Fed by a complex network of rivers, the subglacial reservoirs force the overlying ice to rise and fall.
By tracking these changes with Nasa's Ice Cloud and land Elevation Satellite (ICESat) scientists were able to map the extent of the subglacial plumbing.
The results, published in the journal Science, show that some areas fell by up to 9m (30ft) over just two years.
"We didn't realise that the water under these ice streams was moving in such large quantities, and on such short time scales," said Dr Helen Fricker of the Scripps Institution of Oceanography, University of California, and one of the authors of the paper.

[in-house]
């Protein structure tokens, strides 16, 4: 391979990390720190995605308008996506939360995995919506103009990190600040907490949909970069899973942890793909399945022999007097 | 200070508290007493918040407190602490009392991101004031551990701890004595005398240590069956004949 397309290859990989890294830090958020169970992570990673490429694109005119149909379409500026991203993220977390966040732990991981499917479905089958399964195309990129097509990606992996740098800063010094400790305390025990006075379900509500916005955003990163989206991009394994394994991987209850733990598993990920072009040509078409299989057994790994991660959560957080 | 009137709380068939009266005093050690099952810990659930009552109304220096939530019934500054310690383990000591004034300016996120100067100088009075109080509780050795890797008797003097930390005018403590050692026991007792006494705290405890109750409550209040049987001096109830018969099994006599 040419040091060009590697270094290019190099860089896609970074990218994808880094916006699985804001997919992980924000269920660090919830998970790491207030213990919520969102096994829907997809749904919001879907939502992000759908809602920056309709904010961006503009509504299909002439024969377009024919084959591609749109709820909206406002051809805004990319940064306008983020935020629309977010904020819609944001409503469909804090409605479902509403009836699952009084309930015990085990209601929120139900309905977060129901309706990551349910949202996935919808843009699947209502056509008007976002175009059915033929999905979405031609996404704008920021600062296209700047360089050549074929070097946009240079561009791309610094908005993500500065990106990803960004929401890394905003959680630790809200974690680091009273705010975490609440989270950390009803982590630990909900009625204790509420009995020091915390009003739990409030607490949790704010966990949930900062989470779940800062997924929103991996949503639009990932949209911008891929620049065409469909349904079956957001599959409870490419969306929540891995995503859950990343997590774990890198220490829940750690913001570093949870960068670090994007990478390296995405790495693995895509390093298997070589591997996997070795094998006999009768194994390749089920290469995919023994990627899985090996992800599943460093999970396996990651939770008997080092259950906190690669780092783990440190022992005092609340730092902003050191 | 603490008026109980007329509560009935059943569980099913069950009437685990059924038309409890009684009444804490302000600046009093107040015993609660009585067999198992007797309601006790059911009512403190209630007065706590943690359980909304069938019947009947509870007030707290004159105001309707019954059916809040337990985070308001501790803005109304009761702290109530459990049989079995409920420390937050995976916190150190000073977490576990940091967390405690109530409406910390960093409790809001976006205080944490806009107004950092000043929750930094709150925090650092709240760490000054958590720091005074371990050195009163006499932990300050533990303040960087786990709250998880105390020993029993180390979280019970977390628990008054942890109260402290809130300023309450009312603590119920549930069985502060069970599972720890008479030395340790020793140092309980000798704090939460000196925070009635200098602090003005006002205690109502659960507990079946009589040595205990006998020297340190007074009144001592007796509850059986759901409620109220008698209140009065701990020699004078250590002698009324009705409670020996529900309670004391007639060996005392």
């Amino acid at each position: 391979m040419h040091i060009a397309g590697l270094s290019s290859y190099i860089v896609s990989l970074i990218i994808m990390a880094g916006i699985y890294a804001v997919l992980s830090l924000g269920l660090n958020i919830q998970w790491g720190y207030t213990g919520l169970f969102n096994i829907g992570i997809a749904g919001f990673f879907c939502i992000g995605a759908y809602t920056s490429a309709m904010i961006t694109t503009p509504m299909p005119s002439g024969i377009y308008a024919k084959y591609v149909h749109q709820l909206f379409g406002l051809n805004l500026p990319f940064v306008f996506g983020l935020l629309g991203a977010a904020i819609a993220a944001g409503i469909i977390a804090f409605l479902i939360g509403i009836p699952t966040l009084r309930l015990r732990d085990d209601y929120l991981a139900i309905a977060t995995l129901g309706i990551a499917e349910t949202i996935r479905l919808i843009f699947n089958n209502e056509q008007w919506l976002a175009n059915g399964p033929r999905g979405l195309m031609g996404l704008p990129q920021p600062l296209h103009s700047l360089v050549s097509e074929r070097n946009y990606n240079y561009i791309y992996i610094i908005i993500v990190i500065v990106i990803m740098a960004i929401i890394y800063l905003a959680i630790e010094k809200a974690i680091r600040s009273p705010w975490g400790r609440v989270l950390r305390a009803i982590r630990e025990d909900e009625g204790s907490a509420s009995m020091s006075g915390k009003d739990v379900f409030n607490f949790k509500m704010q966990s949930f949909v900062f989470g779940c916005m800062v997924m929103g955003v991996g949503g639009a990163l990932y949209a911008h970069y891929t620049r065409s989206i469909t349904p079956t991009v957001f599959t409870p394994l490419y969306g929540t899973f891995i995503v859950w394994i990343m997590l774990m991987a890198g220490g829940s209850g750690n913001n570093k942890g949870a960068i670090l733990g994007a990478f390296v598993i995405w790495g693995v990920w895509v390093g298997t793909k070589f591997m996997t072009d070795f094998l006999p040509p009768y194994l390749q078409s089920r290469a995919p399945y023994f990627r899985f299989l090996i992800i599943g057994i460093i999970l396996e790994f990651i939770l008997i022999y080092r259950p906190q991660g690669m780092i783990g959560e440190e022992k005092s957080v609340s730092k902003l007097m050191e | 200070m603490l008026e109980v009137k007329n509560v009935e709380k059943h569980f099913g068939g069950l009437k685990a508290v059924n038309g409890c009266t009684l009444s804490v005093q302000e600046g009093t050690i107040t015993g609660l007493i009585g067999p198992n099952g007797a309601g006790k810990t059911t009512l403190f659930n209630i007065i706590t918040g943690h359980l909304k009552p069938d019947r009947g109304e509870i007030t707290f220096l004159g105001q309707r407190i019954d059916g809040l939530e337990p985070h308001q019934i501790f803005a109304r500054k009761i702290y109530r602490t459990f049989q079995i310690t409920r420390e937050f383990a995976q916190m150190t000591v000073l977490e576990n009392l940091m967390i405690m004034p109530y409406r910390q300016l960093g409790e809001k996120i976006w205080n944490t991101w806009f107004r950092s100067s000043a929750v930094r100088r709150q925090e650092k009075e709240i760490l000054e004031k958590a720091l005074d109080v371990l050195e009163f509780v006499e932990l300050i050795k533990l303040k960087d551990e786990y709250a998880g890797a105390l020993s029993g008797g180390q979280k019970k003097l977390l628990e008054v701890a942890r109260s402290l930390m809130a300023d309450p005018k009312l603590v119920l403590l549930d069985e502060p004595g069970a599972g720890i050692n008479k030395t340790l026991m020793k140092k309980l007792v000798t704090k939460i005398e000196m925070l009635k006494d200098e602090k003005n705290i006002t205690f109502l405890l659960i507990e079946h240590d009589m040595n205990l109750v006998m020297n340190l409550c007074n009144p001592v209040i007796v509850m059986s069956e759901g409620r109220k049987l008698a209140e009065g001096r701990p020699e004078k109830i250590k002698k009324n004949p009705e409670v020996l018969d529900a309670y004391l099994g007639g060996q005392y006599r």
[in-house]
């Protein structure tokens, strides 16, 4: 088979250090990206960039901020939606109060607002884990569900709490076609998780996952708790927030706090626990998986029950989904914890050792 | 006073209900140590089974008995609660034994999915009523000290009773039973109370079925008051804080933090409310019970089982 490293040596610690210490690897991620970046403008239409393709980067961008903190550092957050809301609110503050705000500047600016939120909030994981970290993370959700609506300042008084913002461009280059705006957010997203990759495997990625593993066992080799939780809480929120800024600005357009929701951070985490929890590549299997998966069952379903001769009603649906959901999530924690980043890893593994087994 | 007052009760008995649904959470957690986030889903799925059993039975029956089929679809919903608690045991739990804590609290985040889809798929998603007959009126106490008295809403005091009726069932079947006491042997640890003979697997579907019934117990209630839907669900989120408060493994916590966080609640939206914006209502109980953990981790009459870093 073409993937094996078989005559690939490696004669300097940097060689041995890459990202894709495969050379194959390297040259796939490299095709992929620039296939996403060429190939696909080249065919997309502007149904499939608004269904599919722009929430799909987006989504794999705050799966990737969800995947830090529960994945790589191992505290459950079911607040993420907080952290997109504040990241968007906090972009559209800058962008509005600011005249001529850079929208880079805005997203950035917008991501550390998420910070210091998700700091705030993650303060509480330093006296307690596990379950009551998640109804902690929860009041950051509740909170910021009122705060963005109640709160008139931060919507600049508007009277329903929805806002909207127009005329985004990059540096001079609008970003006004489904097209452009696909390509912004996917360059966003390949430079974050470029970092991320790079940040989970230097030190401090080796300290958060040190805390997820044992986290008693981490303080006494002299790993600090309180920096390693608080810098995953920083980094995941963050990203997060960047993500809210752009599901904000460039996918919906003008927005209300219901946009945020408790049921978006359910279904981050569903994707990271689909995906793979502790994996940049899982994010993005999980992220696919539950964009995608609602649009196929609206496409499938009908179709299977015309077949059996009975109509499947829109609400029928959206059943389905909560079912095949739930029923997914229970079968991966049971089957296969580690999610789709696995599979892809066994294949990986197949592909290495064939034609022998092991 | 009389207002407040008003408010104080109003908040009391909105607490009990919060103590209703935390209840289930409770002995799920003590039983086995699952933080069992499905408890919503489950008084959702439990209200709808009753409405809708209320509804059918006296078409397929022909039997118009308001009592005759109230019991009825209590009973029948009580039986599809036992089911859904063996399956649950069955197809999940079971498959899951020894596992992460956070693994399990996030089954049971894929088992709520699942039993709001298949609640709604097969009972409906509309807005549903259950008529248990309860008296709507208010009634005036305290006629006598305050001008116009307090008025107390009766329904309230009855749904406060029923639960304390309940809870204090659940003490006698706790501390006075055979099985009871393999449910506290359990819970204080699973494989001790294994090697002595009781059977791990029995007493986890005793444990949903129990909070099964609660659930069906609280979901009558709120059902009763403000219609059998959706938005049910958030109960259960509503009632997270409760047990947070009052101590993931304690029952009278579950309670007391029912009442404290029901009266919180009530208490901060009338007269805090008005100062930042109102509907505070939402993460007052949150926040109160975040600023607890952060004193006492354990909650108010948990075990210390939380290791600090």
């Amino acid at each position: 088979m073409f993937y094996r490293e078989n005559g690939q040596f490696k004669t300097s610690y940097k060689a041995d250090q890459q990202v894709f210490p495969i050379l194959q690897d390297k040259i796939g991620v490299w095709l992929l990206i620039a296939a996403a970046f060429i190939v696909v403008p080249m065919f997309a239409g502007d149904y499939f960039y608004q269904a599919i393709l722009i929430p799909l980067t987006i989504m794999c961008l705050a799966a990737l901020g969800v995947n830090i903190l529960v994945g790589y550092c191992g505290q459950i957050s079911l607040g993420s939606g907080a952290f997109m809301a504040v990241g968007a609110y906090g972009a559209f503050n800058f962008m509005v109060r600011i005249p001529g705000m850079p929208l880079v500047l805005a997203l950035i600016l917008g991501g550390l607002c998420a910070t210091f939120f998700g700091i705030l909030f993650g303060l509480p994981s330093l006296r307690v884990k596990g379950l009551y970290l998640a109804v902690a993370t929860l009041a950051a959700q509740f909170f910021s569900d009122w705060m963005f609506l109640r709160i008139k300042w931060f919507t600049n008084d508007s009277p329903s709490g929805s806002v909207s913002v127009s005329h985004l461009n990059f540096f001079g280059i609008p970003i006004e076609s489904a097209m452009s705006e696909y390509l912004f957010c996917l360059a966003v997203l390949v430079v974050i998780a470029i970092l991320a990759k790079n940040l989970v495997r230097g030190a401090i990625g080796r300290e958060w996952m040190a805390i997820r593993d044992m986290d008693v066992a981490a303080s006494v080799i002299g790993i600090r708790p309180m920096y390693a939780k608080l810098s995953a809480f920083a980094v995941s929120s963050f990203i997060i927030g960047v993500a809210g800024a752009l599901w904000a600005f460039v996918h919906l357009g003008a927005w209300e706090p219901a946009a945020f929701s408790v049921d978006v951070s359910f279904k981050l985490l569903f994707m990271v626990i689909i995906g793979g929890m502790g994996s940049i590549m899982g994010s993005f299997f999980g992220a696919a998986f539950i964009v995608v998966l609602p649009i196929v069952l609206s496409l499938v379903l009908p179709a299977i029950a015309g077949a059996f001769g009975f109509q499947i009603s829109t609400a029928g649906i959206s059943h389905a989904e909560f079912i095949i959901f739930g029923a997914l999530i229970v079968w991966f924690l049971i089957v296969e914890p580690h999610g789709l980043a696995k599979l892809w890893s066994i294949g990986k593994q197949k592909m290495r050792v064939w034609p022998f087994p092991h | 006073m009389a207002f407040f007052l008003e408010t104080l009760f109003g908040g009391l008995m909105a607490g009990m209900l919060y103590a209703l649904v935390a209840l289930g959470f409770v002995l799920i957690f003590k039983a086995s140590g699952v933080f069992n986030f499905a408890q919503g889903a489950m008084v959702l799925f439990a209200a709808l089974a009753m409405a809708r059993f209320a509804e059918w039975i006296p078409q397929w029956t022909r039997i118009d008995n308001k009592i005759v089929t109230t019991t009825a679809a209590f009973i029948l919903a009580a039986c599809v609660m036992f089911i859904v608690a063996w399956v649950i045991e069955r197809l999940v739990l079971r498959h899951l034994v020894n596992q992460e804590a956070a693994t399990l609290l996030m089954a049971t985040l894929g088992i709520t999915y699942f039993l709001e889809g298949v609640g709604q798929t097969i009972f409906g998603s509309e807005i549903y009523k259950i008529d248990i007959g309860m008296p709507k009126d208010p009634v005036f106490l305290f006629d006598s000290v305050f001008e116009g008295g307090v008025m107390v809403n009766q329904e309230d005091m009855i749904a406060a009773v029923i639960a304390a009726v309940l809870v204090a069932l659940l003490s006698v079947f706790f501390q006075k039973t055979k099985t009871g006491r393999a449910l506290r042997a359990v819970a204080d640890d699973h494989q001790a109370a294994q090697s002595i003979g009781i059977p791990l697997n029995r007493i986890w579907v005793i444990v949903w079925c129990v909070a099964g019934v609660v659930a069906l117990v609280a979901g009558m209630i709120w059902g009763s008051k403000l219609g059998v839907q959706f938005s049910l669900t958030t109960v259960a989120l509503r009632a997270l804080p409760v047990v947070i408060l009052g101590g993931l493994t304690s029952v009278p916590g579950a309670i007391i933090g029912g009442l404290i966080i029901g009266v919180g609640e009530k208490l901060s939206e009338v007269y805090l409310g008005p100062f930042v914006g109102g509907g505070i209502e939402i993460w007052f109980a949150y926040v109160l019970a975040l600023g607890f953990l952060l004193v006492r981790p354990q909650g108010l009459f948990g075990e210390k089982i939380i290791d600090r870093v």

"We thought these changes took place over years and decades, but we are seeing large changes over months."
The results are important for understanding how the Antarctic Ice sheet, which contains nearly 90% of the world's ice, may respond to global warming and how much it may contribute to sea level rise.